True, I had my share of bright sunny days this summer to last a long while. I suppose the gray days are a novelty.
Upon reflection, it seems to me to be a chance to focus here and now and not be gazing into the past or future.
Especially at night, when I gaze into clear heavens, I can’t help but think of the past. Seeing stars reminds me of how humans mark time. I think of geologic time measured. I think of how ancient people looked at the same planets and stars that I look at. I ponder that crazy notion of “light years”.
I remember stargazing from the mountain top or laying on my back in sand at the seashore.
A cloudy night on the other hand, has me staring at what is in front of my face: silhouettes of branches, chunks of limestone fossil. Drift wood on the beach. The darkness is a sealed envelope that prevents my looking beyond this world to the infinite spaces of the Milky Way.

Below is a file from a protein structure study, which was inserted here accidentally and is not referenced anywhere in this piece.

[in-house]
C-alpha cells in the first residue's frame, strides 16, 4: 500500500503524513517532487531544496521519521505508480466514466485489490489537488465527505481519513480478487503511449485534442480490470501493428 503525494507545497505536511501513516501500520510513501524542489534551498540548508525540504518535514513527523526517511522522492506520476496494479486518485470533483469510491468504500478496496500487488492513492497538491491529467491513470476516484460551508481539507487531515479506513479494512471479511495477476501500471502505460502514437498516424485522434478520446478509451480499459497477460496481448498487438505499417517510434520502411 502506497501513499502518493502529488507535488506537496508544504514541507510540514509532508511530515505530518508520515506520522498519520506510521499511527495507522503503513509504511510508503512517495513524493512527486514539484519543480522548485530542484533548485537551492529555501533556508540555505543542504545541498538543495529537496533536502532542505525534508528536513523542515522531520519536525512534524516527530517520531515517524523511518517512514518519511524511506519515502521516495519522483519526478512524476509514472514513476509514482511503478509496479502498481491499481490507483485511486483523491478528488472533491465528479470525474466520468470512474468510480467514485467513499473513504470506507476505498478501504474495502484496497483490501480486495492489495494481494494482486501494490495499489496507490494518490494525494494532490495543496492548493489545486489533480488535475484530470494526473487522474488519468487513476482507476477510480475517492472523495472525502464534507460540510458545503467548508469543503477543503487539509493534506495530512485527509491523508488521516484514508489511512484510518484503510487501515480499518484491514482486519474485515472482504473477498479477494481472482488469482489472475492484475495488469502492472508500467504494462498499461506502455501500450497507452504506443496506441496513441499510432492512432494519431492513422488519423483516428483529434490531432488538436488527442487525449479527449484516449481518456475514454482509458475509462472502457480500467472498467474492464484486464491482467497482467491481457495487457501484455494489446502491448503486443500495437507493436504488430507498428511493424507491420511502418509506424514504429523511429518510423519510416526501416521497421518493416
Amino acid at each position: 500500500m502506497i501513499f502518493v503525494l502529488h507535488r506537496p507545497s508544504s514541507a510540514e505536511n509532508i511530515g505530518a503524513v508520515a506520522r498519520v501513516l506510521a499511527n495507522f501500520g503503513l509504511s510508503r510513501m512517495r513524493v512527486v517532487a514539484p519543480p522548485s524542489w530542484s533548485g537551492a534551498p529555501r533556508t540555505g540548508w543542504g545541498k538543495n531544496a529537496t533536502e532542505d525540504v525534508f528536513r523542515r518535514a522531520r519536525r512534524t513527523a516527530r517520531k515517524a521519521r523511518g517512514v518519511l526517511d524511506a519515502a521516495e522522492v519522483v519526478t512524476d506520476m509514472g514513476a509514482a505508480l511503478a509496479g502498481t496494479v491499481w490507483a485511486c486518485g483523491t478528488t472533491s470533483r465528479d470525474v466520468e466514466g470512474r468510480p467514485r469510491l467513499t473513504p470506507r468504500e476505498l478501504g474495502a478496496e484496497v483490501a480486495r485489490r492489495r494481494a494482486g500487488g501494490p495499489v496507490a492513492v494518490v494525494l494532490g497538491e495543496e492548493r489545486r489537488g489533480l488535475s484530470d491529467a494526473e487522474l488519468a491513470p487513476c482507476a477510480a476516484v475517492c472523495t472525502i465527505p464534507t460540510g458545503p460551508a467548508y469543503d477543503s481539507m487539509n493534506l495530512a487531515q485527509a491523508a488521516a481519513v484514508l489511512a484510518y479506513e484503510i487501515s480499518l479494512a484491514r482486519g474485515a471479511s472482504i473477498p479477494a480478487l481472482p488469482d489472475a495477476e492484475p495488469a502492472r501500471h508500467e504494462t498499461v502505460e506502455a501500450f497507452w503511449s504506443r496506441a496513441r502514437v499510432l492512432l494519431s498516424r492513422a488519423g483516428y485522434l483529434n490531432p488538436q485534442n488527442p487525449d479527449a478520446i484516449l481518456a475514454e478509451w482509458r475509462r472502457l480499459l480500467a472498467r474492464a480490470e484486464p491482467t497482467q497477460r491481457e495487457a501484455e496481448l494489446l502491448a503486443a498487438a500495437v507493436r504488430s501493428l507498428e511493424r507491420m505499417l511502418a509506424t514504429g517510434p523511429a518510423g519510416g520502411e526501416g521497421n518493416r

I regard the absence of clear skies at night or blue skies during the day the same way. If the sun is up early and shining brightly, I am seduced to wake up and head to the light of day! My pace is quick to cover ground in order not to miss what may sprout up this morning!
I love sparkling clear days with blue skies. Especially the way the light is in New Mexico or at high elevations in Mexico. But my attention is far away; as far as I can see. I soak in the visuals: the distant mountain peak, the pine-covered ridge, the rolling valley and faded blue hills on the horizon.
But when the clouds conceal the sparkle of sunlight, my pace is slower. I notice the things close in.
I like to be reminded to use other senses than sight, when that visibility is reduced.
I remember the smells more on a cloudy day. I remember the muted quietness.
Nature reminds me to be still.